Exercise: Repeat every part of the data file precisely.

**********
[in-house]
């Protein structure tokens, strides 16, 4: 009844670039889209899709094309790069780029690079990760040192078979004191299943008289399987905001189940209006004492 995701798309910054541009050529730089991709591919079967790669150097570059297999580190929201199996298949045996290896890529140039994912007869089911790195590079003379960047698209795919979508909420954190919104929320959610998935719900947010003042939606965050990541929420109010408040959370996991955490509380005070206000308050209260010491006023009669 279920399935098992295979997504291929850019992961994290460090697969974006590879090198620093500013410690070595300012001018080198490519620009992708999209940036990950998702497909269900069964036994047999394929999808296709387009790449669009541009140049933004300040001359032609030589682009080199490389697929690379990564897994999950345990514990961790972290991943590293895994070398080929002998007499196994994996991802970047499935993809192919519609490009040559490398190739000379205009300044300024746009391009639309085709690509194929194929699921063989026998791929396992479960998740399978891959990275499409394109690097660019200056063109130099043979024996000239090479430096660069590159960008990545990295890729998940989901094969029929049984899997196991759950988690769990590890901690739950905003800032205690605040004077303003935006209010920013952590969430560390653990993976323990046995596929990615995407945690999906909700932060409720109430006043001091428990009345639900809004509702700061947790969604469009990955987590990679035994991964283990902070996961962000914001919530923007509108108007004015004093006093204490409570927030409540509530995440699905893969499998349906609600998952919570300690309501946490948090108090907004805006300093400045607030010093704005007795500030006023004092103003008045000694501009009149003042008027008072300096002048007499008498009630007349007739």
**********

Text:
[in-house]
């Protein structure tokens, strides 16, 4: 009844670039889209899709094309790069780029690079990760040192078979004191299943008289399987905001189940209006004492 995701798309910054541009050529730089991709591919079967790669150097570059297999580190929201199996298949045996290896890529140039994912007869089911790195590079003379960047698209795919979508909420954190919104929320959610998935719900947010003042939606965050990541929420109010408040959370996991955490509380005070206000308050209260010491006023009669 279920399935098992295979997504291929850019992961994290460090697969974006590879090198620093500013410690070595300012001018080198490519620009992708999209940036990950998702497909269900069964036994047999394929999808296709387009790449669009541009140049933004300040001359032609030589682009080199490389697929690379990564897994999950345990514990961790972290991943590293895994070398080929002998007499196994994996991802970047499935993809192919519609490009040559490398190739000379205009300044300024746009391009639309085709690509194929194929699921063989026998791929396992479960998740399978891959990275499409394109690097660019200056063109130099043979024996000239090479430096660069590159960008990545990295890729998940989901094969029929049984899997196991759950988690769990590890901690739950905003800032205690605040004077303003935006209010920013952590969430560390653990993976323990046995596929990615995407945690999906909700932060409720109430006043001091428990009345639900809004509702700061947790969604469009990955987590990679035994991964283990902070996961962000914001919530923007509108108007004015004093006093204490409570927030409540509530995440699905893969499998349906609600998952919570300690309501946490948090108090907004805006300093400045607030010093704005007795500030006023004092103003008045000694501009009149003042008027008072300096002048007499008498009630007349007739």